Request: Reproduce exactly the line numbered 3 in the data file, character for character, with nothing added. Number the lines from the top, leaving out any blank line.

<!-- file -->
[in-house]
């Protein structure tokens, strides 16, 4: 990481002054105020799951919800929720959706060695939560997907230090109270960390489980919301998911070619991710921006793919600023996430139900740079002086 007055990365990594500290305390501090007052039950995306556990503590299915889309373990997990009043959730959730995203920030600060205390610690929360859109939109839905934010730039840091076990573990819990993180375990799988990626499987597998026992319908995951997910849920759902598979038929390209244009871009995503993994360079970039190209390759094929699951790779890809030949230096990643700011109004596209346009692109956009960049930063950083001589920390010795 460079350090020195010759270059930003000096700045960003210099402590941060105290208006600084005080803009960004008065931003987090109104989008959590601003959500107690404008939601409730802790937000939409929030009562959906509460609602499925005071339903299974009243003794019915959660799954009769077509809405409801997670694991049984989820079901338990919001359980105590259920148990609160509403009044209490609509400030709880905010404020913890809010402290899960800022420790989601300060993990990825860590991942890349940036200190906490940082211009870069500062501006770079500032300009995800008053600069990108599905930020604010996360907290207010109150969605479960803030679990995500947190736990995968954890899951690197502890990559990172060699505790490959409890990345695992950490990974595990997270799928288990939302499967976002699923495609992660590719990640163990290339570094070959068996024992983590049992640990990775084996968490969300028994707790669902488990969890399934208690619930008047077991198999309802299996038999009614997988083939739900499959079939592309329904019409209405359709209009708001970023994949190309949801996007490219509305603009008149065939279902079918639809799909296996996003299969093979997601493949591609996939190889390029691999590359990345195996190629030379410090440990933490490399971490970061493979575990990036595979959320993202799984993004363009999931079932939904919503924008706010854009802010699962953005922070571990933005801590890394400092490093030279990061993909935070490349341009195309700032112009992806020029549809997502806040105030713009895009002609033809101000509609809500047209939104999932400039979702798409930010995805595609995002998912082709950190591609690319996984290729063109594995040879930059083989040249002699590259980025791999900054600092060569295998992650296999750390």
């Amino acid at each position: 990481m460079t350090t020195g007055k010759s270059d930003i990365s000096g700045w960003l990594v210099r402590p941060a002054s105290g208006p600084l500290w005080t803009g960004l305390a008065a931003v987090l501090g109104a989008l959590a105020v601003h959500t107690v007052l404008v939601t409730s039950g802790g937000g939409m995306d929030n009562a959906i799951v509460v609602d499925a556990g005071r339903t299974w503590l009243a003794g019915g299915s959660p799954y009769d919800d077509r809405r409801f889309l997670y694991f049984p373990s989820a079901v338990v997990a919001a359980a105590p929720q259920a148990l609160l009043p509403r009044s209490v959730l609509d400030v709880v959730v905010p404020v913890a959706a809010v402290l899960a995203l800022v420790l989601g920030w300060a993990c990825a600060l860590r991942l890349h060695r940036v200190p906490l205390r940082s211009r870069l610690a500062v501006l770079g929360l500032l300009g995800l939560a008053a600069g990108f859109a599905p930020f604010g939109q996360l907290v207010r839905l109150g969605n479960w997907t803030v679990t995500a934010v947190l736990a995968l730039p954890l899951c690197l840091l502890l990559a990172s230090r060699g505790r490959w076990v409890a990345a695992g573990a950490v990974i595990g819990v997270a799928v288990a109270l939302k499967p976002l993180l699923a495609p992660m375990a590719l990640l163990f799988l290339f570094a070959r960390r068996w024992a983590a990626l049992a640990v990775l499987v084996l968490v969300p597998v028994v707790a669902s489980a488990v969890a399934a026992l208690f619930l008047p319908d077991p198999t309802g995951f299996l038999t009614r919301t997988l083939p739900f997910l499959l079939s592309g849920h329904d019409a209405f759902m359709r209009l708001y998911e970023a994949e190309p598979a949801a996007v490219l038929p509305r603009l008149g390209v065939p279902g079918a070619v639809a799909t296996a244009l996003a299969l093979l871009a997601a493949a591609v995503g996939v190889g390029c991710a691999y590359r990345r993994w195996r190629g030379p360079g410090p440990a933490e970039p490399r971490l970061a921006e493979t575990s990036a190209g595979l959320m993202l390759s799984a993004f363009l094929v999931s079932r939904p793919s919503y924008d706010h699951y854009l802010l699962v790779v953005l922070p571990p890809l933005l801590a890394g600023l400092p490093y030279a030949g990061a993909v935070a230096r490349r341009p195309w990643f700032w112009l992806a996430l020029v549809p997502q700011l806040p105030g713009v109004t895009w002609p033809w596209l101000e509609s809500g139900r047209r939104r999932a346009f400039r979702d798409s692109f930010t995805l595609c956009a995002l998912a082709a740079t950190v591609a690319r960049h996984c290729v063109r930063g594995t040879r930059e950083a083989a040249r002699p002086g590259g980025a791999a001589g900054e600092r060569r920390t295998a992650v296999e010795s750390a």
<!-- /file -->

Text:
């Amino acid at each position: 990481m460079t350090t020195g007055k010759s270059d930003i990365s000096g700045w960003l990594v210099r402590p941060a002054s105290g208006p600084l500290w005080t803009g960004l305390a008065a931003v987090l501090g109104a989008l959590a105020v601003h959500t107690v007052l404008v939601t409730s039950g802790g937000g939409m995306d929030n009562a959906i799951v509460v609602d499925a556990g005071r339903t299974w503590l009243a003794g019915g299915s959660p799954y009769d919800d077509r809405r409801f889309l997670y694991f049984p373990s989820a079901v338990v997990a919001a359980a105590p929720q259920a148990l609160l009043p509403r009044s209490v959730l609509d400030v709880v959730v905010p404020v913890a959706a809010v402290l899960a995203l800022v420790l989601g920030w300060a993990c990825a600060l860590r991942l890349h060695r940036v200190p906490l205390r940082s211009r870069l610690a500062v501006l770079g929360l500032l300009g995800l939560a008053a600069g990108f859109a599905p930020f604010g939109q996360l907290v207010r839905l109150g969605n479960w997907t803030v679990t995500a934010v947190l736990a995968l730039p954890l899951c690197l840091l502890l990559a990172s230090r060699g505790r490959w076990v409890a990345a695992g573990a950490v990974i595990g819990v997270a799928v288990a109270l939302k499967p976002l993180l699923a495609p992660m375990a590719l990640l163990f799988l290339f570094a070959r960390r068996w024992a983590a990626l049992a640990v990775l499987v084996l968490v969300p597998v028994v707790a669902s489980a488990v969890a399934a026992l208690f619930l008047p319908d077991p198999t309802g995951f299996l038999t009614r919301t997988l083939p739900f997910l499959l079939s592309g849920h329904d019409a209405f759902m359709r209009l708001y998911e970023a994949e190309p598979a949801a996007v490219l038929p509305r603009l008149g390209v065939p279902g079918a070619v639809a799909t296996a244009l996003a299969l093979l871009a997601a493949a591609v995503g996939v190889g390029c991710a691999y590359r990345r993994w195996r190629g030379p360079g410090p440990a933490e970039p490399r971490l970061a921006e493979t575990s990036a190209g595979l959320m993202l390759s799984a993004f363009l094929v999931s079932r939904p793919s919503y924008d706010h699951y854009l802010l699962v790779v953005l922070p571990p890809l933005l801590a890394g600023l400092p490093y030279a030949g990061a993909v935070a230096r490349r341009p195309w990643f700032w112009l992806a996430l020029v549809p997502q700011l806040p105030g713009v109004t895009w002609p033809w596209l101000e509609s809500g139900r047209r939104r999932a346009f400039r979702d798409s692109f930010t995805l595609c956009a995002l998912a082709a740079t950190v591609a690319r960049h996984c290729v063109r930063g594995t040879r930059e950083a083989a040249r002699p002086g590259g980025a791999a001589g900054e600092r060569r920390t295998a992650v296999e010795s750390a």